Project Title

Hydrologic analyses of Rocky Mount State Historic Site

Authors' Affiliations

Danielle Eaton, Department of Geosciences, College of Arts and Sciences, East Tennessee State University, Johnson City, TN. Robert McSweeney, Department of Geosciences, College of Arts and Sciences, East Tennessee State University, Johnson City, TN. Dr. Ingrid Luffman, Department of Geosciences, College of Arts and Sciences, East Tennessee State University, Johnson City, TN.

Location

Culp Ballroom

Start Date

4-7-2022 9:00 AM

End Date

4-7-2022 12:00 PM

Poster Number

101

Faculty Sponsor’s Department

Geosciences

Name of Project's Faculty Sponsor

Ingrid Luffman

Classification of First Author

Undergraduate Student

Competition Type

Competitive

Type

Poster Presentation

Project's Category

Water Quality

Abstract or Artist's Statement

Rocky Mount is a 35-acre State Historic Site in Washington County, TN dating to the late 1700s when it served as the First Capitol of the Southwest Territory of the United States. In Fall 2021, Rocky Mount acquired an adjacent tract which includes several water sources: an artesian spring, a ditch with running water, and a cattle pond. A residential spring located on a neighboring property flows along an eastern property line. The purpose of this research was to assess the hydrologic resources of Rocky Mount’s new addition to 1) determine compliance with state water quality standards; and 2) identify subsurface hydrologic connections between water sources. In winter 2022, we sampled the four water sources for pH, turbidity, dissolved oxygen (DO), electrical conductivity (EC), temperature, fecal coliform and E. coli bacteria during five site visits. Mean values for each parameter at each site were compared to state water quality standards and sites were assessed for similarity using the Kruskal Wallis non-parametric Analysis of Variance. In this study, none of the four sites met the state standard for drinking water due to presence of E. coli (drinking water limits E. coli to <1 CFU/100mL). However, all sites were well below the E. coli threshold for recreational water (<126 CFU/100mL). Only one site, the residential spring, was found to meet standards for recreational use for all water quality parameters. All other sites exceeded recreational use limits for pH (high alkalinity). Two sites, the cattle pond and the ditch, also exceeded recreational limits for turbidity. Kruskal Wallis test results indicated significant differences in water chemistry between sites for all parameters. Pairwise comparisons revealed differences between the residential spring and all other sites, suggesting different groundwater sources. The water quality findings will be helpful in future land use planning at the Rocky Mount Historic Site.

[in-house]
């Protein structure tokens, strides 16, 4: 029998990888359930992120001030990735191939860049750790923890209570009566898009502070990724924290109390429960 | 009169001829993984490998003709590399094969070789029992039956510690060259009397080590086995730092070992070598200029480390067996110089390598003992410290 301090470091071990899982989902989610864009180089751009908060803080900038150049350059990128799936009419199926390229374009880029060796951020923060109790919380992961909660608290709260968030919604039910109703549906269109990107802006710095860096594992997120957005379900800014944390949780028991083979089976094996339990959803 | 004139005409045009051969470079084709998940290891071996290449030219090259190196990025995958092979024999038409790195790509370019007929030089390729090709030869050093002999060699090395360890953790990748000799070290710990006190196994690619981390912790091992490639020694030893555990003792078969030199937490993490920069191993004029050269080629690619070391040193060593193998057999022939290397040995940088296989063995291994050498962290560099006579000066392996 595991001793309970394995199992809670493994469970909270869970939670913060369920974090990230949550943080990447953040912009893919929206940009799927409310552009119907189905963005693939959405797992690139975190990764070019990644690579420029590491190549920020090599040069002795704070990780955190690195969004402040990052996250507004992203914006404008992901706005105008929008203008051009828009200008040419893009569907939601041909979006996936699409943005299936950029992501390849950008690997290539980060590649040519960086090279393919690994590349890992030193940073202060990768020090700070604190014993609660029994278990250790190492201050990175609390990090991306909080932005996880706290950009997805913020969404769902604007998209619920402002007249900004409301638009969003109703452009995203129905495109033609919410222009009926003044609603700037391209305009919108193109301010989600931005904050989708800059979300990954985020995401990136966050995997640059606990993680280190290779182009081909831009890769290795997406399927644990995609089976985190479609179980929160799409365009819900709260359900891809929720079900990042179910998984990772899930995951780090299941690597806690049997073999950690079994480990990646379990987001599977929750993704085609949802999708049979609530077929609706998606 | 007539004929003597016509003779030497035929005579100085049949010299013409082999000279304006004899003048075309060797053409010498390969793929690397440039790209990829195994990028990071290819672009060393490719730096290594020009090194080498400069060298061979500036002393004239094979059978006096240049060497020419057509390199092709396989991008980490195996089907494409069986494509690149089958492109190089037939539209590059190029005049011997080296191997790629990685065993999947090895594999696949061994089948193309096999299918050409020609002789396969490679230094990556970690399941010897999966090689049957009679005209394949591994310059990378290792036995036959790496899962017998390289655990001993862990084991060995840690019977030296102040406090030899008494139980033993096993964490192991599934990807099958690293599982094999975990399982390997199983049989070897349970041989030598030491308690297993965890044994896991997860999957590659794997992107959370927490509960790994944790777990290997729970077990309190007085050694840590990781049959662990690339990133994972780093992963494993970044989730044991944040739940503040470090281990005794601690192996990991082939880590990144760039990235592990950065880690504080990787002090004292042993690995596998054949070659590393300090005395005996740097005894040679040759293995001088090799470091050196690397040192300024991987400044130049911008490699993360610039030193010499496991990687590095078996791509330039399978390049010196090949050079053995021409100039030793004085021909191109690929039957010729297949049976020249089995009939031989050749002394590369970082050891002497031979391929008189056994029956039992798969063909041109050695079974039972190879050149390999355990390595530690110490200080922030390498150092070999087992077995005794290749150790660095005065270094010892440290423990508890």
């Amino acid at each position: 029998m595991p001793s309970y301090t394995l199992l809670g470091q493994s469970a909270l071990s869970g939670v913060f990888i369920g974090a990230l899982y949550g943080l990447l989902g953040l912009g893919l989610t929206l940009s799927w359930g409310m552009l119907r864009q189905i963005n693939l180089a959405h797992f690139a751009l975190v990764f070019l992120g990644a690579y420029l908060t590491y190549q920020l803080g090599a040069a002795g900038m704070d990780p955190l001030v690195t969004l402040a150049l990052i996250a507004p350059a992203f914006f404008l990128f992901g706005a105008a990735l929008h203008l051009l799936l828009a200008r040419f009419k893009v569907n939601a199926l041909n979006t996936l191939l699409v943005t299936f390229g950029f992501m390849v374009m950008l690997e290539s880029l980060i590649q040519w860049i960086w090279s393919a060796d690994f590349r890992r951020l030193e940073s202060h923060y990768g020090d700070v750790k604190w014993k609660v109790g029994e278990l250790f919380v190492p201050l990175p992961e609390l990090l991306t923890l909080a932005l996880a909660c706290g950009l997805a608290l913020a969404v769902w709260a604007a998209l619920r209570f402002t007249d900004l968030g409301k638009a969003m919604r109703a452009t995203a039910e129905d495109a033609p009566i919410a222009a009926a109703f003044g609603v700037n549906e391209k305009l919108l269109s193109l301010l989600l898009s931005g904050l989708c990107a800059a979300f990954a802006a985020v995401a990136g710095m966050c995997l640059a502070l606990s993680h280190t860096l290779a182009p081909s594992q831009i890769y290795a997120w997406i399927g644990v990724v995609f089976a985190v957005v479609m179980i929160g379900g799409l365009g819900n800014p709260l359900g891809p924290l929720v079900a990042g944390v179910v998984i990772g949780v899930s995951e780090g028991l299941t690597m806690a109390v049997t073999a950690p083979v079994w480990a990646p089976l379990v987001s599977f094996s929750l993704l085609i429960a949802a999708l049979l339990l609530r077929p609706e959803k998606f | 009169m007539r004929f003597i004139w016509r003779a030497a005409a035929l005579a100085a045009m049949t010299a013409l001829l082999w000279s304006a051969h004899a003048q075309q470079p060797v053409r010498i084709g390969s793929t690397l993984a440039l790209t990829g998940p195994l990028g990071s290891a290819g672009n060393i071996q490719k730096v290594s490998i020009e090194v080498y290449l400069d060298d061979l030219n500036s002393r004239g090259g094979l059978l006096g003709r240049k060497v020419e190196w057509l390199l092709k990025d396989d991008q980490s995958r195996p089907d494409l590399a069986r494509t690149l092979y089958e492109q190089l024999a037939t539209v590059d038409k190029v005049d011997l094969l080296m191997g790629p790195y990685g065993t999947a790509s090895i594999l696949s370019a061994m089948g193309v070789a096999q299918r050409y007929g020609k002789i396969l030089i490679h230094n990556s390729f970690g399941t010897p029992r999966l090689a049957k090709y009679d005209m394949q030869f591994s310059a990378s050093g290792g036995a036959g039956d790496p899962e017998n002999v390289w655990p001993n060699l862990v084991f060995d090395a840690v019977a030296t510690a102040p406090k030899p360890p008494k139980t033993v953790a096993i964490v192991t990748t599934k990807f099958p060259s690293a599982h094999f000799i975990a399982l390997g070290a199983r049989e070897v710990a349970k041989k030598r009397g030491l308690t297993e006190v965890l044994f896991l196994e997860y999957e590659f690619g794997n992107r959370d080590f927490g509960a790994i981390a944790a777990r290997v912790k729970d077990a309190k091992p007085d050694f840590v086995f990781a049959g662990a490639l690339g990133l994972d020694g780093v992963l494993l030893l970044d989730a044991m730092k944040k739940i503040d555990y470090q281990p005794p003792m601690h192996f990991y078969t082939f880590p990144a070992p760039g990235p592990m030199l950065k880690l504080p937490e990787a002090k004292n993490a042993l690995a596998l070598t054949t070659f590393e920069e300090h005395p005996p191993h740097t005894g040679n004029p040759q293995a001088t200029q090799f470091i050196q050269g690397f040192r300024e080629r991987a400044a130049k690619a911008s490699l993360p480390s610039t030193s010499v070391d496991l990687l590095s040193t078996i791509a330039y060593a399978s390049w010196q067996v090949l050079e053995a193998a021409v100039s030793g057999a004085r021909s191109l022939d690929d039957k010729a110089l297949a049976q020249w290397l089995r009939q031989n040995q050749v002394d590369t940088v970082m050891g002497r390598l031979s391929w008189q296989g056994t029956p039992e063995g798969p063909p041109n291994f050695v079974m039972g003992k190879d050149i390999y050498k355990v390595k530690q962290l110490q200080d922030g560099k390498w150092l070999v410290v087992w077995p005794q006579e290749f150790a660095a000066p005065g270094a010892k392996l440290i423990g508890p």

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Apr 7th, 9:00 AM Apr 7th, 12:00 PM

Hydrologic analyses of Rocky Mount State Historic Site

Culp Ballroom

Rocky Mount is a 35-acre State Historic Site in Washington County, TN dating to the late 1700s when it served as the First Capitol of the Southwest Territory of the United States. In Fall 2021, Rocky Mount acquired an adjacent tract which includes several water sources: an artesian spring, a ditch with running water, and a cattle pond. A residential spring located on a neighboring property flows along an eastern property line. The purpose of this research was to assess the hydrologic resources of Rocky Mount’s new addition to 1) determine compliance with state water quality standards; and 2) identify subsurface hydrologic connections between water sources. In winter 2022, we sampled the four water sources for pH, turbidity, dissolved oxygen (DO), electrical conductivity (EC), temperature, fecal coliform and E. coli bacteria during five site visits. Mean values for each parameter at each site were compared to state water quality standards and sites were assessed for similarity using the Kruskal Wallis non-parametric Analysis of Variance. In this study, none of the four sites met the state standard for drinking water due to presence of E. coli (drinking water limits E. coli to <1 CFU>/100mL). However, all sites were well below the E. coli threshold for recreational water (<126 CFU>/100mL). Only one site, the residential spring, was found to meet standards for recreational use for all water quality parameters. All other sites exceeded recreational use limits for pH (high alkalinity). Two sites, the cattle pond and the ditch, also exceeded recreational limits for turbidity. Kruskal Wallis test results indicated significant differences in water chemistry between sites for all parameters. Pairwise comparisons revealed differences between the residential spring and all other sites, suggesting different groundwater sources. The water quality findings will be helpful in future land use planning at the Rocky Mount Historic Site.